Terry: Well, what did happen? Can you just kind of give a quick thumbnail?

Mecia: Well, it's hard to know. It's hard to sort of speculate on sort of what the motivations are, and people can sort of draw their own conclusions. But I think, you know, in talking to Tim Newman and talking to some of his longtime associates, I think he still remains bitter about being forced out of his job in 2011 by then-Mayor Anthony Foxx and others who would question some of the financial dealings of the CRVA.

And then he had sort of a series of jobs. He had a couple, an arrest for drunk driving — charge was dismissed — and then sort of escalation, really, of domestic violence, restraining orders, charged with stalking. So really, the last few months, it seems to have accelerated, Marshall. Don't really want to speculate on causes. I will say that as part of a conviction that he had last fall, the court ordered him to undergo a mental health evaluation and substance abuse evaluation as part of his probation, but he did not complete those.

Terry: Face masks have become a common part of daily attire because of the coronavirus, and some companies are announcing an additional function for all those masks — ad space. So, Tony, is that where we're heading? Walking billboards?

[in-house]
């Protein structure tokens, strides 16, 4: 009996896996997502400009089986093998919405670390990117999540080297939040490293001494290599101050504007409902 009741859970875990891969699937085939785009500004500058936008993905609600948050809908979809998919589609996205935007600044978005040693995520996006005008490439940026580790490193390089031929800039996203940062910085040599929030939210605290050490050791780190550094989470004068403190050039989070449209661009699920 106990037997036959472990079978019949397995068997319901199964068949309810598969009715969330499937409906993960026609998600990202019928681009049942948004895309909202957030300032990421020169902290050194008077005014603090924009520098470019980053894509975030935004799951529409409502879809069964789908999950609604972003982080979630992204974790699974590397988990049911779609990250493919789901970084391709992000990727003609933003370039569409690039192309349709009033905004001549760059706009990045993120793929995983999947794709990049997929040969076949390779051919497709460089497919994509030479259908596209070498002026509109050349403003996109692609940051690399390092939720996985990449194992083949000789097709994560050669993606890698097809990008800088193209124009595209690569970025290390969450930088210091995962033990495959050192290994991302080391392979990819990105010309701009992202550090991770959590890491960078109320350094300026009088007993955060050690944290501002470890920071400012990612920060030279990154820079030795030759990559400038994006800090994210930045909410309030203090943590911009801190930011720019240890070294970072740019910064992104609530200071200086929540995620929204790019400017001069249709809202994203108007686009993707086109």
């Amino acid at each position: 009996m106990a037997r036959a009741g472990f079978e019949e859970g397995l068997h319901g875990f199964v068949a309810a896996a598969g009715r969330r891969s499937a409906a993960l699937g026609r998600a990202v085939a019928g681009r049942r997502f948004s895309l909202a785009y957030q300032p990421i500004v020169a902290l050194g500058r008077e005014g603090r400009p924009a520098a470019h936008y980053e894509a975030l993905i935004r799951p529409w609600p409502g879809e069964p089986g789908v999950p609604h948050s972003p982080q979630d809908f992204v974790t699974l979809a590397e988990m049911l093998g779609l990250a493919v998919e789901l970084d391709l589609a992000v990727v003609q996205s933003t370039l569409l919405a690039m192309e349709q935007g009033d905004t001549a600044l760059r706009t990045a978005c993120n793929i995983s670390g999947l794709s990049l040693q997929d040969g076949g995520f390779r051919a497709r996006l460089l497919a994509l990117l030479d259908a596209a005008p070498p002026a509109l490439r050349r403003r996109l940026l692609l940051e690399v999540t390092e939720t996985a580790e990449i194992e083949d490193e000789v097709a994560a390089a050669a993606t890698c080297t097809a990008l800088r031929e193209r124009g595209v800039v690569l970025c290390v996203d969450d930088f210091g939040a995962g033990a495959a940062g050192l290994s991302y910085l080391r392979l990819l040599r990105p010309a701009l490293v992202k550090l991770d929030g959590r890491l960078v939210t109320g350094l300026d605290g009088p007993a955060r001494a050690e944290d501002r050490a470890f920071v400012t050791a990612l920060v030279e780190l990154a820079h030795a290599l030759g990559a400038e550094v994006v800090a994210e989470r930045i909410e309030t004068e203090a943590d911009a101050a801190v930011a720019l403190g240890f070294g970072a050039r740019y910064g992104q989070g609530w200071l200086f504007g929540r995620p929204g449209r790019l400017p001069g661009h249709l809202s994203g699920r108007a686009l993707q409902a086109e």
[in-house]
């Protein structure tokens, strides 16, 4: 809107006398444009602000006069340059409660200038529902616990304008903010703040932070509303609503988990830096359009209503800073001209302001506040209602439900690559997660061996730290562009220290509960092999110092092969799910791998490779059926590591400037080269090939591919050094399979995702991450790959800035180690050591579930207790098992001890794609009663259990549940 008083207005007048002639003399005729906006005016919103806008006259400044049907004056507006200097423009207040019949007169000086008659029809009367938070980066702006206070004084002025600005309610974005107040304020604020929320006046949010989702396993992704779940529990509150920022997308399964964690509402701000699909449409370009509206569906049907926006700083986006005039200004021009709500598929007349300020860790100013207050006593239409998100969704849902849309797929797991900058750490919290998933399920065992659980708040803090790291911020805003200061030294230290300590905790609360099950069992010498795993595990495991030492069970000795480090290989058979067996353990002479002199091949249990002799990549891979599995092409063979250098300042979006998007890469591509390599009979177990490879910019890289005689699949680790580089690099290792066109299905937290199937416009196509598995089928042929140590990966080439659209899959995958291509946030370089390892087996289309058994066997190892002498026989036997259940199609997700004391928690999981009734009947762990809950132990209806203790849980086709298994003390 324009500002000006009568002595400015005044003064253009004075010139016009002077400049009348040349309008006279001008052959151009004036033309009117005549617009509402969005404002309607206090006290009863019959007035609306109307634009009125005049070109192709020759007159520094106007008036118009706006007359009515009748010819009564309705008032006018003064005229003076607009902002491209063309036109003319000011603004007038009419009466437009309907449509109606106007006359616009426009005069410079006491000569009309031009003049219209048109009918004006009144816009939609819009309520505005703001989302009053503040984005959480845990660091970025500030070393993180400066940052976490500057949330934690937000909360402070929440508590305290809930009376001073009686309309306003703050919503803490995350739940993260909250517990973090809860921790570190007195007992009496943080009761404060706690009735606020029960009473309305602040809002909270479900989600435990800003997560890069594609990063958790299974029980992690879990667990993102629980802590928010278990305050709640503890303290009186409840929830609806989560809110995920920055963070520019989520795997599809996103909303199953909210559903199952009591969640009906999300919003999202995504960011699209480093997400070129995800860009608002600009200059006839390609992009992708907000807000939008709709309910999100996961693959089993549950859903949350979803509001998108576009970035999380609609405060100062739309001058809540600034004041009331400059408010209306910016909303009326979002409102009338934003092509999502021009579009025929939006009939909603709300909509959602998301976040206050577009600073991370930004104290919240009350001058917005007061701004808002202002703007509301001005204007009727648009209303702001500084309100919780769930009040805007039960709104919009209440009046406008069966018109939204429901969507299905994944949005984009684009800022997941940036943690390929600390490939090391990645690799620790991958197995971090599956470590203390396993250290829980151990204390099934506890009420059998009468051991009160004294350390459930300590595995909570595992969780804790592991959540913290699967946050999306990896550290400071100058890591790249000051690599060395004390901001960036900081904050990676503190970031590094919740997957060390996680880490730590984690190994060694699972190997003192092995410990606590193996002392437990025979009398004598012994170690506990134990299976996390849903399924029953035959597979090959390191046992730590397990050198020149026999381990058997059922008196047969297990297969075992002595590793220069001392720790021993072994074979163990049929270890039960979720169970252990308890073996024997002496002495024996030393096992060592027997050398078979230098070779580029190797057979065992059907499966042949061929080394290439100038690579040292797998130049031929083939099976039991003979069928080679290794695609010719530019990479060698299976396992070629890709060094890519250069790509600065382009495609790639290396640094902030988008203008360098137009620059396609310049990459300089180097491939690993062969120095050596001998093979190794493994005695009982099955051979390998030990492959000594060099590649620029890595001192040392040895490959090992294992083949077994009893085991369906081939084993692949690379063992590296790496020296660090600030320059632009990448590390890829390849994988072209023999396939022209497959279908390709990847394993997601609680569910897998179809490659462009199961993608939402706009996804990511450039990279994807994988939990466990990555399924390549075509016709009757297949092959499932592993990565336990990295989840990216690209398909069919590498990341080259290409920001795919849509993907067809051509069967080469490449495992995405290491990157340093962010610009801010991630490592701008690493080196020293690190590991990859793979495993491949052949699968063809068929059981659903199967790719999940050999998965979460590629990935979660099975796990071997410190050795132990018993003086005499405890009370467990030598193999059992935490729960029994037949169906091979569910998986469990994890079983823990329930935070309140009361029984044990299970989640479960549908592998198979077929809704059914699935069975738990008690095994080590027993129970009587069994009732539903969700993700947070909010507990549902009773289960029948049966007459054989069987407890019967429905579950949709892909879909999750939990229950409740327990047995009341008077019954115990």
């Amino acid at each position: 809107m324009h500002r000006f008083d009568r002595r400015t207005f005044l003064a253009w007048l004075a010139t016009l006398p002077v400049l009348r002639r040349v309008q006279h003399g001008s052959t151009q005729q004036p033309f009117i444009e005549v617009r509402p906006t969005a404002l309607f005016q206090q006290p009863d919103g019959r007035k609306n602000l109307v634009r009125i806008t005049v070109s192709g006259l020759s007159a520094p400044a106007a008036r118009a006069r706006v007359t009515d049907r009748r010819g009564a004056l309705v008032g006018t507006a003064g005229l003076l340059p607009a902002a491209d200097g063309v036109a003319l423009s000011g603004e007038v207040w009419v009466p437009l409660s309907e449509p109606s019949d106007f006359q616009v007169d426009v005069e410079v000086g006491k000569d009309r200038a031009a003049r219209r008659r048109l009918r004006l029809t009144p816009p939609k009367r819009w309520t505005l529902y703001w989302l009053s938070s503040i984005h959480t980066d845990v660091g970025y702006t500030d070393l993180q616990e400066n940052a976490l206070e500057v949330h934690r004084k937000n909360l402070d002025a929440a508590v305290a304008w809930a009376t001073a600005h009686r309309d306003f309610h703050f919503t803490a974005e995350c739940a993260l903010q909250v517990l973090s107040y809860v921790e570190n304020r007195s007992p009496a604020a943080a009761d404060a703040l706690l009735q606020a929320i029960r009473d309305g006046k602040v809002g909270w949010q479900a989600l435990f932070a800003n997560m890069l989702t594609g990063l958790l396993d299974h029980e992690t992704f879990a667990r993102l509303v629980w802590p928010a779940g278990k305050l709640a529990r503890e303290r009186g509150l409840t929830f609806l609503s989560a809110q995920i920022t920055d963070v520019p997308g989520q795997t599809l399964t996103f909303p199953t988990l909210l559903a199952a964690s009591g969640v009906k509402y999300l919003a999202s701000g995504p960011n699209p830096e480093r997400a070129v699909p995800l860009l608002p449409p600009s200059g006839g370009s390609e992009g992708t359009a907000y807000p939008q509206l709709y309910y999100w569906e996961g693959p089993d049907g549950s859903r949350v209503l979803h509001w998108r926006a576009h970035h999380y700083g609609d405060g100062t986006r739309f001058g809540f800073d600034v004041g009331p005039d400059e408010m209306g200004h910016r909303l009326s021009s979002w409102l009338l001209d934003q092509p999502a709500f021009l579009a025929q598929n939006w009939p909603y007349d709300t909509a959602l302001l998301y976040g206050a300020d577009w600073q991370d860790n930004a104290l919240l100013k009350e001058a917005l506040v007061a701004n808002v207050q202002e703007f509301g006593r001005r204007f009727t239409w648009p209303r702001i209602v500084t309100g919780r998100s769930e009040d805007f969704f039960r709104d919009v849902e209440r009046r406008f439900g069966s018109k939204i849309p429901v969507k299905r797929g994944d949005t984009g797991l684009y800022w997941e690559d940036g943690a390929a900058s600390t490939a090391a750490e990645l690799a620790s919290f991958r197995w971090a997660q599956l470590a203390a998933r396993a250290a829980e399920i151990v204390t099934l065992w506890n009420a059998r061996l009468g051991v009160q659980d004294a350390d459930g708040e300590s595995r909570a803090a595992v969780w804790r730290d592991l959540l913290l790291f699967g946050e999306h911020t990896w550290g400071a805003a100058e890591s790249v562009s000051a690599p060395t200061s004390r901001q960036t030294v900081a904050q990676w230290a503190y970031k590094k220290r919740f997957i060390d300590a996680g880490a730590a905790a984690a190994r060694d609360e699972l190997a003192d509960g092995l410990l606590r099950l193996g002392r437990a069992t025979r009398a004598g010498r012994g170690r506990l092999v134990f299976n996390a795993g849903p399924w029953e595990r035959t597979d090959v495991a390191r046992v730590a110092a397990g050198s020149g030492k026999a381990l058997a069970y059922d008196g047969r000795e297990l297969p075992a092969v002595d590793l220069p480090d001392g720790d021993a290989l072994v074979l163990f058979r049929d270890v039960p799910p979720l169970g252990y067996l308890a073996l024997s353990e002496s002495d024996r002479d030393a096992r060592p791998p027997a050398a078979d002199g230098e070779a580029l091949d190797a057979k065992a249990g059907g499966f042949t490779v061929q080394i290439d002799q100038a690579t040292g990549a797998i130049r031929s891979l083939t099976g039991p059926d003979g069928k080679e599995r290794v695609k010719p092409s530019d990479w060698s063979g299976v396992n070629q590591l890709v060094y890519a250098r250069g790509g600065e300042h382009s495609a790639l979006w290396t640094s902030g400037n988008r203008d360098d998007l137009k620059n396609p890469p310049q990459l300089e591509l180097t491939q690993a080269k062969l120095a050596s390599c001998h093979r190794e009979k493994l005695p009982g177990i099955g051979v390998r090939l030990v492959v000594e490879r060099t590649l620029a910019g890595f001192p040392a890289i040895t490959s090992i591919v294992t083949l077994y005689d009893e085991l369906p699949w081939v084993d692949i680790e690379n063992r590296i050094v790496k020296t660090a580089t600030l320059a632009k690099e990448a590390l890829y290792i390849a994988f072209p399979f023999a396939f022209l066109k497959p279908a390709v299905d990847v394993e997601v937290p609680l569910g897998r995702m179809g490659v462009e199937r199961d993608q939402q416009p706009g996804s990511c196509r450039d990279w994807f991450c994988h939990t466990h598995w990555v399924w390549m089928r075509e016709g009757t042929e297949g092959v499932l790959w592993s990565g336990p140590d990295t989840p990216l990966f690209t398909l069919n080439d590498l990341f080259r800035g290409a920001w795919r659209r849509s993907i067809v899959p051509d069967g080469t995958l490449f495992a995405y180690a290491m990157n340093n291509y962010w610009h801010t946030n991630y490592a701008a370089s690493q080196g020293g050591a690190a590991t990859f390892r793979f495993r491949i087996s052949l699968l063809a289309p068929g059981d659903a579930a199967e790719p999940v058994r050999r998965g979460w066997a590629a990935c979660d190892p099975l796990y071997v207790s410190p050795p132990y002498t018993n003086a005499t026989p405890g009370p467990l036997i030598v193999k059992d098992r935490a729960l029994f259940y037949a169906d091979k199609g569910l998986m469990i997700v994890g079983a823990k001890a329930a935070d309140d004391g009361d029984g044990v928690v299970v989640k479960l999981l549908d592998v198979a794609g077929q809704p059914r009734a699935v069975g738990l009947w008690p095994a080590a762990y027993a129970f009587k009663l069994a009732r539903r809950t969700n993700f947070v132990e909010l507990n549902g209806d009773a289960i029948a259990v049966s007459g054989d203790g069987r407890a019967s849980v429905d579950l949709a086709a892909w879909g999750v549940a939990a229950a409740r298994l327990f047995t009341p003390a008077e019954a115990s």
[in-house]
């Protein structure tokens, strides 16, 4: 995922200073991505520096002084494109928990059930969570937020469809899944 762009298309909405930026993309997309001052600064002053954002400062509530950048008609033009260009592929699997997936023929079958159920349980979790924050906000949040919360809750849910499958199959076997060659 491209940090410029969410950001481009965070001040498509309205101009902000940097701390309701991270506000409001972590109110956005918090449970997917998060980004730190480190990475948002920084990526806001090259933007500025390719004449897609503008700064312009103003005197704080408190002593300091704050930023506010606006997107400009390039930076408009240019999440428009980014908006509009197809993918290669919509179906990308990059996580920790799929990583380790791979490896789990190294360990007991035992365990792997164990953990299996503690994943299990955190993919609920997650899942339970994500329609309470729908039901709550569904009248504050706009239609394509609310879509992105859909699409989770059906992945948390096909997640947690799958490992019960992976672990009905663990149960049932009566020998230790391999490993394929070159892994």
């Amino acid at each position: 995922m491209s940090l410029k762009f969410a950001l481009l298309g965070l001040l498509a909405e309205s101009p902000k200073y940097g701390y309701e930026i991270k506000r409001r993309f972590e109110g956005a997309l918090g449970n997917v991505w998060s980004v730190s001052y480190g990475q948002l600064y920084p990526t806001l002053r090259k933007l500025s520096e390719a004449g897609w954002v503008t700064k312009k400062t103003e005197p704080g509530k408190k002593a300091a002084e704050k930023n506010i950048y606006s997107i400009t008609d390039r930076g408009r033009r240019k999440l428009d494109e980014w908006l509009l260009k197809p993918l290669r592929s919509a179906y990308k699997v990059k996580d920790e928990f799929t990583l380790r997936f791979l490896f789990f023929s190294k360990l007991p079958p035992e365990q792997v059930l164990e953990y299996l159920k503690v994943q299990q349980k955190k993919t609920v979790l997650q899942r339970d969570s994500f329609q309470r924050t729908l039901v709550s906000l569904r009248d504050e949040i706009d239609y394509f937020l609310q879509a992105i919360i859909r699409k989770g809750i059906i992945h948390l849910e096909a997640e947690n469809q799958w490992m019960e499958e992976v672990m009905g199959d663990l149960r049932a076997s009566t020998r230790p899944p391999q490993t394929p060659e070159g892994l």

Mecia: I think, Marshall, it's becoming a little bit of the new swag instead of flash drives and pens and notebooks and those little bags... You know, I think you're really seeing some companies starting to move into that because this is some new apparel, essentially, that a lot of people are wearing, having to wear.

It's part of the safety precautions having to do with the coronavirus. So you're seeing companies start to get into this where they're putting their logos on these. You know, certainly, some sports teams are getting into it. But I think even the corporate world now is starting to look at that and say, "OK, look, this is a way we can advertise our brand. We can get our name out there." So it is a little bit like a billboard. You're seeing the same thing really go on, Marshall, not just on face masks but also hand sanitizer —  you know, a little parting gift from an event or something in the future could be a small bottle of hand sanitizer with your company's logo on it.

Terry: Finally, Tony, American Airlines says more people are booking flights again. Is the worst behind them, then?

Mecia: They're certainly hoping so. I mean, you recall Marshall a few weeks ago, they were flying planes that were virtually empty. There was a story in the Wall Street Journal that talked about all these flights where there was just one passenger, and so they were able to call them out by name over the intercom, you know, "Welcome aboard, Bill." That kind of thing. But, yeah, now, Americans said last week that the planes are flying about 50% full. And I think they're seeing that that uptick as people get a little bit more comfortable getting out of the house and even being on a plane.

Although, you know, the airlines have put in a bunch of precautions. You have to wear a mask. They don't serve the food. They're taking some precautions. I think they're very hopeful that things will bounce back, and if you look at the airline stocks, those have gone up recently, too, so I think investors are thinking that maybe the worst is passed If there is no new second wave.